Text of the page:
Wheeling Human Rights Commission Holds First Business Meeting After Unanimous Adoption of CROWN Act by Wheeling City Council
Eight of the nine commissioners met to talk about Black History Month, National Fair Housing Month, the Life Hub, among other things.
The Wheeling Human Rights Commission met on Wednesday, February 8, 2023 at 1:00 PM at 1500 Chapline St, Room 103, for their regular Business Meeting. The Wheeling Human Rights Commission is a nine-member board whose members are selected by the Mayor of Wheeling, at the advice and consent of the Wheeling City Council. Commissioners do not receive compensation.
Community Development Specialist Ms Melissa Thompson called the roll. Present were Chair Ralph Dunkin, Commissioner (Comm’r) David Miller, Comm’r Bryant Anderson, Comm’r Elisa Hickman, Comm’r Vincent DeGeorge, Comm’r Elissa Gross, and Comm’r Joshua Lief. A quorum was met. Comm’r Emily Ward arrived shortly after the roll was called. Comm’r Loma Nevels is on medical leave. Two members of the public were present.
The Human Rights Commission began by providing updates on unfinished business from their previous meeting. Ms Melissa Thompson stated the Commission’s commitment to achieving 25 hours education and outreach had been met, with 37.5 hours recorded. Chair Russel Dunkin recognized the Wheeling City Council’s unanimous adoption of the CROWN Act. Comm’r Elissa Gross provided her opinion of the Rev Dr Martin Luther King, Jr, event that was held in January, saying it was an “effective, well attended event.”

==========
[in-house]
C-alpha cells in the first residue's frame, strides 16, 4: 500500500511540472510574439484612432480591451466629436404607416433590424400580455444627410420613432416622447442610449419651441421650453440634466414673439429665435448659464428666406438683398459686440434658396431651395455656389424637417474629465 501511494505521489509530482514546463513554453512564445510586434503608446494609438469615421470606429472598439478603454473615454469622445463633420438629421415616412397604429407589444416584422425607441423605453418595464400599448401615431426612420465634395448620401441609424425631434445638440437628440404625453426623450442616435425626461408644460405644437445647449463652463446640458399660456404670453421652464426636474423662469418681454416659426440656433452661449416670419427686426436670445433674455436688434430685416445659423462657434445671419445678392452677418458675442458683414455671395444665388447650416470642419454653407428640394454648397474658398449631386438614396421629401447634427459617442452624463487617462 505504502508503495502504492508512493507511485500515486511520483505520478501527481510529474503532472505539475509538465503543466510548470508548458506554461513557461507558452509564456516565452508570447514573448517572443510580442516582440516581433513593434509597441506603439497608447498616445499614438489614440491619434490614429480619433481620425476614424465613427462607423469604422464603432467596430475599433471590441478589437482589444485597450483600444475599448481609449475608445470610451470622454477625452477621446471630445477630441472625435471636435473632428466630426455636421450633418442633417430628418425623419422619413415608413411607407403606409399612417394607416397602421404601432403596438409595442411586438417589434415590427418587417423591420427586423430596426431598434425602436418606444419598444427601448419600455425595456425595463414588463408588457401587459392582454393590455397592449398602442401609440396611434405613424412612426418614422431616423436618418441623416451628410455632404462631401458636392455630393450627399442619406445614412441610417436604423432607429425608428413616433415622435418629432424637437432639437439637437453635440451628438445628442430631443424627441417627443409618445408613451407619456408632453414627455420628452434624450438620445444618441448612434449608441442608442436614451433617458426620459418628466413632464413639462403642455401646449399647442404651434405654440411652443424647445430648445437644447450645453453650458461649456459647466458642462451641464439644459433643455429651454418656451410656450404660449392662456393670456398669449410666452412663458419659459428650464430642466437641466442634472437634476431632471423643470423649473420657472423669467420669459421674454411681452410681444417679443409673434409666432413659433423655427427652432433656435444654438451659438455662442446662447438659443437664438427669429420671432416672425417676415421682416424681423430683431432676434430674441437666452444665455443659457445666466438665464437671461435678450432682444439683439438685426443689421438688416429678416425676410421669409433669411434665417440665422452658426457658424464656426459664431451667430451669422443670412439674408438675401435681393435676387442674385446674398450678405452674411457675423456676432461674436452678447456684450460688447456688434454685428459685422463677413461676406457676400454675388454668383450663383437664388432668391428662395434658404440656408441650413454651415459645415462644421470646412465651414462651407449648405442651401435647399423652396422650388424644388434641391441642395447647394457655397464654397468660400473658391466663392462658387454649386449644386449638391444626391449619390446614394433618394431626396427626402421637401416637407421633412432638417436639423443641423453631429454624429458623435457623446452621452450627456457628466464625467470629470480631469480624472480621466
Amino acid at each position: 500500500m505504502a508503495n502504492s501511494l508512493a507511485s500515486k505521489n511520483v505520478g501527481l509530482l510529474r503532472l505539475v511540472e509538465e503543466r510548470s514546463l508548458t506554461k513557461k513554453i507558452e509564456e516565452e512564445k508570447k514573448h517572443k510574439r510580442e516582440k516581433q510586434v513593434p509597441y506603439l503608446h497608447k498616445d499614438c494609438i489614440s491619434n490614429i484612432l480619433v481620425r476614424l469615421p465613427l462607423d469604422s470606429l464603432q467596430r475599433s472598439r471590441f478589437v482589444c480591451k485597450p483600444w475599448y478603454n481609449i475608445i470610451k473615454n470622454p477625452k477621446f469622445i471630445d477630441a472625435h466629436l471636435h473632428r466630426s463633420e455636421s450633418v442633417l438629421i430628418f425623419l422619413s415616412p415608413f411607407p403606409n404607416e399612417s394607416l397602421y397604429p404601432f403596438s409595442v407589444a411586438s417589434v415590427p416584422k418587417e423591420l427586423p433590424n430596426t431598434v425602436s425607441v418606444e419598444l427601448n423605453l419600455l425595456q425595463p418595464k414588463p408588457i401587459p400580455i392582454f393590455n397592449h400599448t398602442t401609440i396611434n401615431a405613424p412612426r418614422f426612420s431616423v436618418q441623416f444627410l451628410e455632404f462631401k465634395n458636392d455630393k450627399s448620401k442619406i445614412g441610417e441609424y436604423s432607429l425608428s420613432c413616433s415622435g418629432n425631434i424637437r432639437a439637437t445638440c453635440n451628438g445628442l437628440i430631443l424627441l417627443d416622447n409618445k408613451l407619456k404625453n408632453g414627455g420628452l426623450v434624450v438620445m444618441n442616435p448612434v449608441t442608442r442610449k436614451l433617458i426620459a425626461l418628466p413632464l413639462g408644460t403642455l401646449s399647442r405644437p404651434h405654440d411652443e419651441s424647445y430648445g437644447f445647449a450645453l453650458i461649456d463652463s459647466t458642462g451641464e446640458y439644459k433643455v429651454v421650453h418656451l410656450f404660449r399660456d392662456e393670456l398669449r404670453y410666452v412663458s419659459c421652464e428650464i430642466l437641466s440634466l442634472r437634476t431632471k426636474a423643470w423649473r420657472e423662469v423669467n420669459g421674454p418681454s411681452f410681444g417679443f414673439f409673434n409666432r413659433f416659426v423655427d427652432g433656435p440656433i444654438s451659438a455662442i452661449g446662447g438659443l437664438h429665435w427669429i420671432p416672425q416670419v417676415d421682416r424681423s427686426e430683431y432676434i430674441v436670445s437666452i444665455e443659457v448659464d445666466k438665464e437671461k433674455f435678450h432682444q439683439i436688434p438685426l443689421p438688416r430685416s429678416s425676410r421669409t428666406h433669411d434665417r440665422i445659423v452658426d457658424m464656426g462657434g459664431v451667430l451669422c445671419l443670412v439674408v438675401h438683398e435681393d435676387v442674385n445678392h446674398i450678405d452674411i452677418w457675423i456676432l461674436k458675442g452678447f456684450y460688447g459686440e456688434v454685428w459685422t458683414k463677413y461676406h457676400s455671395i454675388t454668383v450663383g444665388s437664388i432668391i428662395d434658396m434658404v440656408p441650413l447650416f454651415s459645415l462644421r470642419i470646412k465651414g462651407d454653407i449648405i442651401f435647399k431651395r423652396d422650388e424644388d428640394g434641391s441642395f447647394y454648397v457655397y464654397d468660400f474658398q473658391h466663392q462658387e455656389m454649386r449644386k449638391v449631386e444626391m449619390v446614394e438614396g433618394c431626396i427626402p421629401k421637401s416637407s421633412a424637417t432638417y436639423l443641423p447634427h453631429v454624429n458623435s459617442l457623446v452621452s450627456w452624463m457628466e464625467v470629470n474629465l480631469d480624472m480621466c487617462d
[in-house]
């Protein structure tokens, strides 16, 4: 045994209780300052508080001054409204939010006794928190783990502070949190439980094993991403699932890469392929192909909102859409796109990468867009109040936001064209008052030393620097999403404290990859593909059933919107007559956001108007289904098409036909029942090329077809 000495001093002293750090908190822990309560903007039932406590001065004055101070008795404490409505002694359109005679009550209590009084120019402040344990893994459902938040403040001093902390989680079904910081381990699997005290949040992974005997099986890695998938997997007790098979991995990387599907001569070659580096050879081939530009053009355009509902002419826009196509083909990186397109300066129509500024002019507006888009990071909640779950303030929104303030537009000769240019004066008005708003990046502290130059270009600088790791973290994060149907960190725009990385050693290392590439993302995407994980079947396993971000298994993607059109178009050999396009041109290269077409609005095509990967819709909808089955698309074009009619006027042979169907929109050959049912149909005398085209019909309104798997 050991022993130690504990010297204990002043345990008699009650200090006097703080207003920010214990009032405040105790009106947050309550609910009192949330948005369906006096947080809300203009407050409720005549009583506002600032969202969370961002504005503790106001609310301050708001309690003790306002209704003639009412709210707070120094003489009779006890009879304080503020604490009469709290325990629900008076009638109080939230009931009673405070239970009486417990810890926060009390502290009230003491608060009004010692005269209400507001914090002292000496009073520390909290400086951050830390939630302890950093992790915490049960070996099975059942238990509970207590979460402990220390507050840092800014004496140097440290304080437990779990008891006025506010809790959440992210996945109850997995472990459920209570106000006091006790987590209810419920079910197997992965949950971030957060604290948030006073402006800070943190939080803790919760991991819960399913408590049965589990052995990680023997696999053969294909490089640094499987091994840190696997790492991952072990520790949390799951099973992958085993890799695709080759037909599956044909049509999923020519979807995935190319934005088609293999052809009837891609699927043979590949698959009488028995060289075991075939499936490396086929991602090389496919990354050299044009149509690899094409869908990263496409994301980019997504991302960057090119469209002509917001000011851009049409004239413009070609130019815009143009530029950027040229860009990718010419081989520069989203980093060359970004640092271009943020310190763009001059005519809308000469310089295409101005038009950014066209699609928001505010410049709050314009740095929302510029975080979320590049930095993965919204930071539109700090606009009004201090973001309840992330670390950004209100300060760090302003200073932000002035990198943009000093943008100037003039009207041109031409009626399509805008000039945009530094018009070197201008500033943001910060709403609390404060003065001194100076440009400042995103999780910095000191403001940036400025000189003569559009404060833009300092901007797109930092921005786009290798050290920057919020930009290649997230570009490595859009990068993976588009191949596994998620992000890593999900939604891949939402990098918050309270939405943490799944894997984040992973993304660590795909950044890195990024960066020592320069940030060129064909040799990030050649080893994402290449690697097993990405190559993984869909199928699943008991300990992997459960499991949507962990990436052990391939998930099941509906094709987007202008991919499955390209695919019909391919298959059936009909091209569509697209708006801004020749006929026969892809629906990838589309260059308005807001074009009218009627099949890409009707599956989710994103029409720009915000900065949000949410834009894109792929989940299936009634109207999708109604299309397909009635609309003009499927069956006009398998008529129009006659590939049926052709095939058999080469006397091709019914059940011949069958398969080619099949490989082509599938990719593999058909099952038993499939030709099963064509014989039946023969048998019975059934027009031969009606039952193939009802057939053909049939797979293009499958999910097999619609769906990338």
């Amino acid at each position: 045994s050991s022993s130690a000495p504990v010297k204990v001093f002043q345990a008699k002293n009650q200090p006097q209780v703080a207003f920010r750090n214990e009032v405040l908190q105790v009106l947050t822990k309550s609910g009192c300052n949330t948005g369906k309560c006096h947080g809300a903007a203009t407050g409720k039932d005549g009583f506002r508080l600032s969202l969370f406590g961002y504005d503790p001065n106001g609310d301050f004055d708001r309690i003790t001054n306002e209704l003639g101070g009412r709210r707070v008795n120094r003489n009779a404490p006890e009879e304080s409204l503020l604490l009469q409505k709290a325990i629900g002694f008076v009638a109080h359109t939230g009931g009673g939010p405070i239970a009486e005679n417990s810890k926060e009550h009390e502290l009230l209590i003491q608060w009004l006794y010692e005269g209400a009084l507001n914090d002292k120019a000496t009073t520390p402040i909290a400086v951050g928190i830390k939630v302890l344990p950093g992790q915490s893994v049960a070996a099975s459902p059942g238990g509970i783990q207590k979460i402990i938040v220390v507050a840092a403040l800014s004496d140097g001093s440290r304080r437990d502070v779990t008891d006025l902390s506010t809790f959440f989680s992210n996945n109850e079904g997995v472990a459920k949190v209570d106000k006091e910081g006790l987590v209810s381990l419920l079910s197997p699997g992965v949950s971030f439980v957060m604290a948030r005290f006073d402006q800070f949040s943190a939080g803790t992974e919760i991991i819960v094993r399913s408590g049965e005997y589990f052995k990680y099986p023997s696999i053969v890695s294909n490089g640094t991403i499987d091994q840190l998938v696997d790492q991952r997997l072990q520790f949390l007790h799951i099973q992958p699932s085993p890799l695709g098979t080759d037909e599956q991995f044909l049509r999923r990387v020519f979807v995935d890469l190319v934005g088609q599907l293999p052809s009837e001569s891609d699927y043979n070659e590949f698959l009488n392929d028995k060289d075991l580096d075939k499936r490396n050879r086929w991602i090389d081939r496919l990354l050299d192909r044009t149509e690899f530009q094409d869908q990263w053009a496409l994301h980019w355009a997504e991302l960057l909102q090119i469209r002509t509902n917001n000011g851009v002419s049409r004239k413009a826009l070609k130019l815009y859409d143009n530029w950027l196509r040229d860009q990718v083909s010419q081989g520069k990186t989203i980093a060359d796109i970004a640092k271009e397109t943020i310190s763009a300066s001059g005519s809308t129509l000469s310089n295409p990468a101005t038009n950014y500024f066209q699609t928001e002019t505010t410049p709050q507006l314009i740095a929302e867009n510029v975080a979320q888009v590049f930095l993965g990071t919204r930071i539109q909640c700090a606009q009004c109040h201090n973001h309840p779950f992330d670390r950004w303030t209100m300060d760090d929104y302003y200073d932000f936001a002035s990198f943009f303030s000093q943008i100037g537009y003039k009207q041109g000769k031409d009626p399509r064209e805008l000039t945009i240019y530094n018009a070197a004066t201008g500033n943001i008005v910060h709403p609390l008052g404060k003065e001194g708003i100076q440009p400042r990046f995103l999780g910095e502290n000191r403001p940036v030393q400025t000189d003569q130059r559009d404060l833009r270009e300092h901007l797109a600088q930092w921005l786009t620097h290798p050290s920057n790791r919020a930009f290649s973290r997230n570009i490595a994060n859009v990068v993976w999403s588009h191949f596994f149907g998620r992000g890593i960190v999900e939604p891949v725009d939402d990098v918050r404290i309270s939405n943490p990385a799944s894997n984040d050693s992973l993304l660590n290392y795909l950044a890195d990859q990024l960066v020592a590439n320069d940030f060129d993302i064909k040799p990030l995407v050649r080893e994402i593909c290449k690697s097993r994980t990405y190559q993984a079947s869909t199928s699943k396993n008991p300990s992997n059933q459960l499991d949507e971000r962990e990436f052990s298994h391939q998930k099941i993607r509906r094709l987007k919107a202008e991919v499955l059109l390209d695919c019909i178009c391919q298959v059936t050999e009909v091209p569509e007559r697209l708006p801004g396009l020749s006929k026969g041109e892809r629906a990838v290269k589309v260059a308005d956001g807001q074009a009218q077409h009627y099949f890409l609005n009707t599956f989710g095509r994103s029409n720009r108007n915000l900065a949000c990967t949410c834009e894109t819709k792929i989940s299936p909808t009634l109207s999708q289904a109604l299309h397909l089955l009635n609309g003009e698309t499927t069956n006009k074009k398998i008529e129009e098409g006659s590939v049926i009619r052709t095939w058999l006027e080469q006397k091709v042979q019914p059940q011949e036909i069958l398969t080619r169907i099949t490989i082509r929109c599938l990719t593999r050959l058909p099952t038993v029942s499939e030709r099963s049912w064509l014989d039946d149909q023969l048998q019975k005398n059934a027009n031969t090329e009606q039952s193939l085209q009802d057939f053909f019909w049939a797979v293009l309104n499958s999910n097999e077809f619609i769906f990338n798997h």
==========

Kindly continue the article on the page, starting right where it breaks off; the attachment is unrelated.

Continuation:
In recognition of Black History Month, the Commission announced the planned relocation of a painting of the Rev Dr Martin Luther King, Jr, from the Ohio County Public Library, where it currently hangs, to Wheeling Park High School, and confirmed brochures made by the commission in honor of Black History Month were delivered to the Ohio County Public Library. Ms Melissa Thompson noted that the Commission is soliciting applications for a paid student internship dealing with racial justice.
A campaign marking National Fair Housing Month was announced. The designs for the campaign will be created and approved by the Commission, and the campaign will last from April 3 through April 30. The campaign will be on display throughout the city at six billboard locations at-cost and one digital billboard owned by the City of Wheeling for free. There will be a social media campaign to mark the occasion as well.
Chair Russel Dunkin opened discussion on new business items, stating that the Life Hub, a nonprofit aiming to open a low barrier shelter for people experiencing homelessness, has not found a permanent location. If opened, this shelter would be only the eighth in the nation like it. Chair Dunkin mentioned President Joe Biden’s support for reducing homelessness in America, citing an executive order that will help provide funding for projects like the Life Hub. Chair Dunkin shared that Life Hub has helped 150 people since opening their temporary shelter in December 2022 at Catholic Charities 2000 Main St, location. Chair Dunkin also noted around 1,500 people have used shelter services in Wheeling over the last 10 years, and stated the women known colloquially by their nonprofit’s name, Street Moms, could name 250 people, by name, experiencing homelessness in the Wheeling area.